I was talking to a web colleague a few weeks ago, asking what she’s working on. She said, “collaboration, innovation, participation, best practices – all good stuff.” Indeed, good stuff. But then I starting thinking, leading to what? What is she trying to achieve? The other day, I saw a new job posting at a government agency: “Director of Innovation.” At first, I thought, “wow – what a great job that would be!” And then I thought…but will that person innovate? Every time I go to webcontent.gov, I notice that slogan at the top: better websites, better government. Better government? Better at what? The problem with all these examples is that they’re focused on process. Process does not equal results. And if you’re focused on process, you may not achieve results.
Citizens – our customers – want one basic result from government: great service. Fast, easy, accurate, best-in-class service that makes us satisfied that our tax money is being used wisely and well. But how many times have you gone to a meeting or a conference or training and spent all the time talking about process, without a single mention of the desired result: great customer service?
One of the reasons I’ve been so enthusiastic about the Federal Web Managers Council’s 2008 white paper, Putting Citizens First – Transforming Online Government, is that it laid out 6 customer service objectives that are the aim of the government web community.
“…when they need government information and services online, (citizens should) be able to:
- Easily find relevant, accurate, and up-to-date information;
- Understand information the first time they read it;
- Complete common tasks efficiently;
- Get the same answer whether they use the web, phone, email, live chat, read a brochure, or visit in-person;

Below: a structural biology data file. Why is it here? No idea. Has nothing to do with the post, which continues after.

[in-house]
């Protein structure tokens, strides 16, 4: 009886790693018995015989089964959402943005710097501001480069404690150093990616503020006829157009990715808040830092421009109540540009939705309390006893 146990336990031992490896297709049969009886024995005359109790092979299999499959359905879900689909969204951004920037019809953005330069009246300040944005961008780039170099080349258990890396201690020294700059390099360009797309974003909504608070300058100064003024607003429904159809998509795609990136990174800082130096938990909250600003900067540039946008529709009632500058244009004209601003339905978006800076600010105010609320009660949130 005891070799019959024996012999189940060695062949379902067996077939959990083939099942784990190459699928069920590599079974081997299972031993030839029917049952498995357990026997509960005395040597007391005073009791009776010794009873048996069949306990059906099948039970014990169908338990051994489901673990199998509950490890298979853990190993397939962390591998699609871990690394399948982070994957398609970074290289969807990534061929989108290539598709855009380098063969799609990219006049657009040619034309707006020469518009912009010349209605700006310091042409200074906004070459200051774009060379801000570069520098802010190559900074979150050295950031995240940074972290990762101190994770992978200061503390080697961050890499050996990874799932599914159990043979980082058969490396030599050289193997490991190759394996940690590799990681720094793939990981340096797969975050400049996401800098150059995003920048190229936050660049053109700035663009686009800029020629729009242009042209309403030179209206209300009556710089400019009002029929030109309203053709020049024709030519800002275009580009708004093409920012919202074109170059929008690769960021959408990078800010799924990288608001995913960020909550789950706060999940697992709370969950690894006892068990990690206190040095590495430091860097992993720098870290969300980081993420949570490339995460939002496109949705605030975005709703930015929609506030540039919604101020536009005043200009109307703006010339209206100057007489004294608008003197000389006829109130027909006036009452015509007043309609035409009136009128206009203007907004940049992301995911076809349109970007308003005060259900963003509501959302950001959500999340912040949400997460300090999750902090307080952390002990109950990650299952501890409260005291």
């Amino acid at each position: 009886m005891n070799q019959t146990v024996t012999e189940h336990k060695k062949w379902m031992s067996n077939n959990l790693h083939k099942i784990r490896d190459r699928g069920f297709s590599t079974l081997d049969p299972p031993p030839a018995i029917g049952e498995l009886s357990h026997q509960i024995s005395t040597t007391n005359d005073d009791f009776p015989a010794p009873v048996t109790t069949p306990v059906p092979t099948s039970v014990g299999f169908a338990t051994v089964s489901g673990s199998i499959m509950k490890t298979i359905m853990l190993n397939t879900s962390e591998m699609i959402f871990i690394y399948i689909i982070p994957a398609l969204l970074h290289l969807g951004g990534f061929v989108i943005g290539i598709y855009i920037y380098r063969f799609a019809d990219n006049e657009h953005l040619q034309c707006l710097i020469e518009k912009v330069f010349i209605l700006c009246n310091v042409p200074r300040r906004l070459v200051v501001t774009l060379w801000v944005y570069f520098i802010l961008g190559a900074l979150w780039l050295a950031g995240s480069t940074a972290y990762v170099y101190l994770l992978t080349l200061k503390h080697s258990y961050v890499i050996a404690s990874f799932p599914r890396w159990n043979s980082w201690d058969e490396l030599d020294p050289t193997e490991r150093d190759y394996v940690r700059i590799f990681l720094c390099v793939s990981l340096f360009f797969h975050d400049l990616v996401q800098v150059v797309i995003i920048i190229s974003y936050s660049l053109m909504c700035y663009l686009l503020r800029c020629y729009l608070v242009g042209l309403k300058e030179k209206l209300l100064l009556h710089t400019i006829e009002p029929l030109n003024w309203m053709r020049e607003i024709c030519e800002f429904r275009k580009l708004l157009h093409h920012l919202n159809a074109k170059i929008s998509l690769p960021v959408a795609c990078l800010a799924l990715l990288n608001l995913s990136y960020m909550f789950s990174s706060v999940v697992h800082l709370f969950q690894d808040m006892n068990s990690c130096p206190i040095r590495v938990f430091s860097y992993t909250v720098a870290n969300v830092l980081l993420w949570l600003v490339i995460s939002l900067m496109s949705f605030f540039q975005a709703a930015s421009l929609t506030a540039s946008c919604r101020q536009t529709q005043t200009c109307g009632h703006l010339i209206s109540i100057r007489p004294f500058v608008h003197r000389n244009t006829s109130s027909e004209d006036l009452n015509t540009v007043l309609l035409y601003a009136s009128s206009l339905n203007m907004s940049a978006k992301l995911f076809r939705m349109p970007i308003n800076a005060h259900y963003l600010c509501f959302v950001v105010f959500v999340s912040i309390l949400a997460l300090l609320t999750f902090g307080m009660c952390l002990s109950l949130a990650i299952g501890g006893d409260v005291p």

- Provide feedback and hear what the government will do with it;
- Access critical information if they have a disability or aren’t proficient in English”
Brilliant! You’ve articulated your results. You know what success looks like. Now, talk about processes in terms of those results. Use these objectives as your compass.
Let me ask you this: have you sat down with your colleagues, inside and outside of your agency, to talk about how you’ll achieve those objectives? Have you looked at all the processes you’re involved in – all the things you do, day to day…meetings, conferences, training, planning, budgeting – to make sure you’re spending your time and resources on processes that will produce those results? When you’re in one of those long tedious meetings where everyone is quibbling over what you’re going to do, do you raise your hand and ask, “How will this help us achieve our 6 customer service objectives?” to help the group stay focused on the goal?
Look, I spent 24 years in the federal government. Nearly every new administration that came in vowed to improve the process of government. Total Quality Management. Management By Objectives. Reinvention. I know government processes need to be improved. I’m not questioning that. But process does not equal results. And – in my experience – we often got so consumed by the process that we lost sight of the desired results. Where is TQM or MBO or Reinvention today? What were their lasting results? Do you know? Do citizens know?